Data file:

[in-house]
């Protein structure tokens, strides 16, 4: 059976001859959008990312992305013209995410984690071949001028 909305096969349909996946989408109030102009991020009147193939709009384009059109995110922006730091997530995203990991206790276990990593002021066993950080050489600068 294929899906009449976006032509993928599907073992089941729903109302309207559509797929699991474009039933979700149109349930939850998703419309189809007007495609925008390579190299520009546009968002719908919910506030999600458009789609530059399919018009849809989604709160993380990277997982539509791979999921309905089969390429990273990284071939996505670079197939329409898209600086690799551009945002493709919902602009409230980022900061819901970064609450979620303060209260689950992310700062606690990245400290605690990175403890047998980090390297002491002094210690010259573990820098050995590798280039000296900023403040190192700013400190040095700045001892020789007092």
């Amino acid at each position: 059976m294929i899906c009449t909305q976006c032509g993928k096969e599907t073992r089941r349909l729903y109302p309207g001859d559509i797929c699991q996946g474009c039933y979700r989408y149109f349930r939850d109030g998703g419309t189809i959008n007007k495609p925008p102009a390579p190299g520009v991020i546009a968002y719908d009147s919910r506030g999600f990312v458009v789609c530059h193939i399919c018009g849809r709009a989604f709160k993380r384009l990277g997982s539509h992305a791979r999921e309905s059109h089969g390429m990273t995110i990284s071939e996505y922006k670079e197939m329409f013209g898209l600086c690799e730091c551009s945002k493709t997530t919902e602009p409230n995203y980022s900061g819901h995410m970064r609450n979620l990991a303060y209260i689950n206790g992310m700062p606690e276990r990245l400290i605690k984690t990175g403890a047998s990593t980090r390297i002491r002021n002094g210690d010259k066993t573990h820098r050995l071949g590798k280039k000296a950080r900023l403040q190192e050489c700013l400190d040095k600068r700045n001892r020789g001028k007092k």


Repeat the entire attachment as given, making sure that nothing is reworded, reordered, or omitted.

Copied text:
[in-house]
């Protein structure tokens, strides 16, 4: 059976001859959008990312992305013209995410984690071949001028 909305096969349909996946989408109030102009991020009147193939709009384009059109995110922006730091997530995203990991206790276990990593002021066993950080050489600068 294929899906009449976006032509993928599907073992089941729903109302309207559509797929699991474009039933979700149109349930939850998703419309189809007007495609925008390579190299520009546009968002719908919910506030999600458009789609530059399919018009849809989604709160993380990277997982539509791979999921309905089969390429990273990284071939996505670079197939329409898209600086690799551009945002493709919902602009409230980022900061819901970064609450979620303060209260689950992310700062606690990245400290605690990175403890047998980090390297002491002094210690010259573990820098050995590798280039000296900023403040190192700013400190040095700045001892020789007092």
């Amino acid at each position: 059976m294929i899906c009449t909305q976006c032509g993928k096969e599907t073992r089941r349909l729903y109302p309207g001859d559509i797929c699991q996946g474009c039933y979700r989408y149109f349930r939850d109030g998703g419309t189809i959008n007007k495609p925008p102009a390579p190299g520009v991020i546009a968002y719908d009147s919910r506030g999600f990312v458009v789609c530059h193939i399919c018009g849809r709009a989604f709160k993380r384009l990277g997982s539509h992305a791979r999921e309905s059109h089969g390429m990273t995110i990284s071939e996505y922006k670079e197939m329409f013209g898209l600086c690799e730091c551009s945002k493709t997530t919902e602009p409230n995203y980022s900061g819901h995410m970064r609450n979620l990991a303060y209260i689950n206790g992310m700062p606690e276990r990245l400290i605690k984690t990175g403890a047998s990593t980090r390297i002491r002021n002094g210690d010259k066993t573990h820098r050995l071949g590798k280039k000296a950080r900023l403040q190192e050489c700013l400190d040095k600068r700045n001892r020789g001028k007092k």